First of all, this is clearly itself an adaptationist argument. The disagreement centers around what can usefully be considered a unit of selection--the allele, the genome, the organism, the species, etc. It is not clear to me that this argument is substantive; it appears that different events may act on different levels of order. However, this is at least a genuinely contentious area.1

In sum, however, Gould doesn't do a very convincing job in depicting anyone in particular--Richard Dawkins and Daniel Dennett are mentioned--as adaptationist monomaniacs. Whatever it is he's getting at--whether the curve ball thrown him by Maynard Smith or a more serious and more general challenge--the first article fails to get a hit. After such a light aperitif, the pièce de resistance must lie in part two, which I will comment on in some detail.

The Role of Adaptationism in Evolutionary Psychology

In broad strokes, and without any call for evidence, Gould starts out the second article (full text below) by reiterating the notion that "the 'fundamentalists' among evolutionary theorists revel in the belief that one overarching law--Darwin's central principle of natural selection--can render the full complexity of outcomes" (¶2). Dividing the race of biologists in twain isn't the greatest proof of a pluralistic vision, and has little basis in reality:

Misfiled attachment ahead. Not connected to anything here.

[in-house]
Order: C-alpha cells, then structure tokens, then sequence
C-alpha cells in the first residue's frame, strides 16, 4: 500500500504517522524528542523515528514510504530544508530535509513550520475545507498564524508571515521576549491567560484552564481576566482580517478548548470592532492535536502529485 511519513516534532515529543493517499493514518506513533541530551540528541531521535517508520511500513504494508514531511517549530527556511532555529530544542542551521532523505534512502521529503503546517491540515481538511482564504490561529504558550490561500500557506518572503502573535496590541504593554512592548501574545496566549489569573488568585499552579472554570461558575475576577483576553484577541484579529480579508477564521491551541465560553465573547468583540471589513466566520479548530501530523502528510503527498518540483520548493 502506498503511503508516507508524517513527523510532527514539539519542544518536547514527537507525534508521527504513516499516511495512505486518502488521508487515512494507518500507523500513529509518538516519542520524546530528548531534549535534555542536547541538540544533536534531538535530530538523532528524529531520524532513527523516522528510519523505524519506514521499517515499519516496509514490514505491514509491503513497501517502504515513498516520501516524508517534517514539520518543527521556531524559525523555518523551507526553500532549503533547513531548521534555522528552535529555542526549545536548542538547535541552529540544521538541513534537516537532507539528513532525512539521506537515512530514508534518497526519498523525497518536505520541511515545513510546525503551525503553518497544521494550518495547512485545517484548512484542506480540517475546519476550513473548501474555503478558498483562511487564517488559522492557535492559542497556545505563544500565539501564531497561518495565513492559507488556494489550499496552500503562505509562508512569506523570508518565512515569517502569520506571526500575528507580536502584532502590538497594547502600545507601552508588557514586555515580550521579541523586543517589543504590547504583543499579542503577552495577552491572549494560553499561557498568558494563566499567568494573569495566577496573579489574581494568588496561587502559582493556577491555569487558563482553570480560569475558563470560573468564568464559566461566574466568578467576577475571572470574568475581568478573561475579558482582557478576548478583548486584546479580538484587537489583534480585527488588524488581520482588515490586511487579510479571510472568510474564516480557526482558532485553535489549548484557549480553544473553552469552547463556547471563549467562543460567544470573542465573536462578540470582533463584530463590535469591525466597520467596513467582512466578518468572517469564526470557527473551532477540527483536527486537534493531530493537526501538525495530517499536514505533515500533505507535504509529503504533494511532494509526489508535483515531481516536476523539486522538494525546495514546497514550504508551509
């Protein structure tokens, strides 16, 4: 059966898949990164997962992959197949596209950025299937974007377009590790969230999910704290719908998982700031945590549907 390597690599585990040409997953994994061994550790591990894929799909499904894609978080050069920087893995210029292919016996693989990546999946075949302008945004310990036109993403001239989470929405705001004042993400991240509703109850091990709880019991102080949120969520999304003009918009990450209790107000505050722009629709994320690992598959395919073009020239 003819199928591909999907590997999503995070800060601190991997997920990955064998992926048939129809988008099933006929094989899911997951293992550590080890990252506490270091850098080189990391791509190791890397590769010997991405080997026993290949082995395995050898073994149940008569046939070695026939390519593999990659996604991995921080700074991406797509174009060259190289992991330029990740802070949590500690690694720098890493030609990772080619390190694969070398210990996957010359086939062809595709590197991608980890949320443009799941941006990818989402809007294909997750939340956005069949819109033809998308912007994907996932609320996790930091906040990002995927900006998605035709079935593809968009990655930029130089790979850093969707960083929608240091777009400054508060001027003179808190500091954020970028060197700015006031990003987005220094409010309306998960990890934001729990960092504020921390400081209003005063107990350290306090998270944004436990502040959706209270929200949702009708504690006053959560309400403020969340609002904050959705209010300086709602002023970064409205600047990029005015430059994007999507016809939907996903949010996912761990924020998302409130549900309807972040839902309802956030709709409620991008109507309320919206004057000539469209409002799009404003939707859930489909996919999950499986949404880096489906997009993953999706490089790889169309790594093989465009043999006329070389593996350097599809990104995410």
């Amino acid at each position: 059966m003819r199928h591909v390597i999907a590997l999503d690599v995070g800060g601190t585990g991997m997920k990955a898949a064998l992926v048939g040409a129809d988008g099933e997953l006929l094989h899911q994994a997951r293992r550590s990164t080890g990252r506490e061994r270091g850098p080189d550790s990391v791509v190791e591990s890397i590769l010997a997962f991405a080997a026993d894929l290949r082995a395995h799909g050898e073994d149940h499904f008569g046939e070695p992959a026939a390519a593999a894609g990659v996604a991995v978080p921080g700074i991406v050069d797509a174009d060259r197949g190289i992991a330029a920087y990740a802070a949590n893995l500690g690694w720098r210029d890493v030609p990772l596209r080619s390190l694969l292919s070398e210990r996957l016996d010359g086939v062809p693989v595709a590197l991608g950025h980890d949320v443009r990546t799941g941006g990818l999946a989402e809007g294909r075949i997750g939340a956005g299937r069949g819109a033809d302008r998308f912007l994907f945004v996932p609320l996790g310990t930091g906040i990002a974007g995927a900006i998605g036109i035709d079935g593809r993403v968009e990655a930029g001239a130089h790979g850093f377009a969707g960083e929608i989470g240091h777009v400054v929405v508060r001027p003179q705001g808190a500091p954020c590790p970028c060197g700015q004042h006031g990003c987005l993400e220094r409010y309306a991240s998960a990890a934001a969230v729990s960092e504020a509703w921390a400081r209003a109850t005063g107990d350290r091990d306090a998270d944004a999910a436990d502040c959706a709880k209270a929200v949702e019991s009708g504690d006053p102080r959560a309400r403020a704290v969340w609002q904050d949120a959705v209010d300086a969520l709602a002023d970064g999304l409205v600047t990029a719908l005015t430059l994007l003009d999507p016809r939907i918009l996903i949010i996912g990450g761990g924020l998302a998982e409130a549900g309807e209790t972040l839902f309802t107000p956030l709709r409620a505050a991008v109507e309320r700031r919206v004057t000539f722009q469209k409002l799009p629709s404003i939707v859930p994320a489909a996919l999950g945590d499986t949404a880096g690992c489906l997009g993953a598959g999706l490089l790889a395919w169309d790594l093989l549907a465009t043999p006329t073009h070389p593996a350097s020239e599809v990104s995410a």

ultra-Darwinian fundamentalists pursue one true way, while pluralists seek to identify a set of interacting explanatory modes, all fully intelligible, although not reducible to a single grand principle like natural selection. (¶3)
However, there is something at stake, and we're getting to it: he will take up the role of adaptationism in evolutionary psychology. Noted foe of sociobiology, Gould takes a benign view of the emerging discipline:
Evolutionary psychology could, in my view, become a fruitful science by replacing its current penchant for narrow, and often barren, speculation with respect for the pluralistic range of available alternatives that are just as evolutionary in status, more probable in actual occurrence, and not limited to the blinkered view that evolutionary explanations must identify adaptations produced by natural selection. (¶4)
The olive branch has evidently been extended; are we ready to throw narrow speculation overboard and embrace pluralism? The meat is on the table.

Gould's response to Dennett's critique